Aristotle and Dante Discover an Alternate Universe

I'm quite taken with Michelle Ann Abate's essay about Aristotle and Dante Discover the Secret of the Universe in the hot-off-the-pixels new issue of Research on Diversity in Youth Literature, whose theme this time around is "Queer Futurities." Much to my shame, Abate points out something about that novel that the review journals (including the Horn Book) and prize committees missed: while setting its story of young gay love in 1987-88, the novel never once mentions the existence of AIDS, which surely would have been on the minds--because news of it was everywhere--of its eponymous heroes.

What's most intriguing to me here is that Abate doesn't stop with that observation and its significance; instead, she goes on to ask a daring question: what if we imagine a world (as Sáenz's novel does, knowingly or not) in which the AIDS epidemic had not occurred? "Put simply, if homosexual men in the United States during the 1980s did not have to spend time fighting for their lives, what might their lives have looked like?" It's a heartbreaking question, one that reminds me of the last what-if scene of the 1989 movie Longtime Companion. (Those of you who remember that scene, go ahead and cry.) It also reminds of the freedom readers have to read the book they want to, sometimes beyond the author's best intentions. Always, hooray for that.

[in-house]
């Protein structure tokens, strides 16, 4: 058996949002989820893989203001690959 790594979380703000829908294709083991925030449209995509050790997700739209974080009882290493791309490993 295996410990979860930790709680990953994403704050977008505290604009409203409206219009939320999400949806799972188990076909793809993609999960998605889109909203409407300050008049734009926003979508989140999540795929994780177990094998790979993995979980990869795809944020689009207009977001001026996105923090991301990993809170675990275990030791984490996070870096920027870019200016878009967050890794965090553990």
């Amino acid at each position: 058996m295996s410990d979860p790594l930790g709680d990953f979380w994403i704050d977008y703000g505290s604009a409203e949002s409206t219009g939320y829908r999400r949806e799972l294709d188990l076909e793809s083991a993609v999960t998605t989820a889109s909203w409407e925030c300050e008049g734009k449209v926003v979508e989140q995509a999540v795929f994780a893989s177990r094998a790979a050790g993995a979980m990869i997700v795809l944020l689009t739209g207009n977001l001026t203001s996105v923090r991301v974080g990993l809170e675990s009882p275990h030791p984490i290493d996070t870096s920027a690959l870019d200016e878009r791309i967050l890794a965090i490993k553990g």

Roger Sutton
Roger Sutton
Roger Sutton has been the editor in chief of The Horn Book, Inc, since 1996. He was previously editor of The Bulletin of the Center for Children's Books and a children's and young adult librarian. He received his M.A. in library science from the University of Chicago in 1982 and a B.A. from Pitzer College in 1978. Follow him on Twitter: @RogerReads.
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Maria Kyriakakos

It never even crossed my mind when reading the book, as heartbreaking as it was even without the AIDS crisis. Personally, I'm happy to leave it out and let the book have a happy ending.

Posted : Jul 02, 2019 03:47


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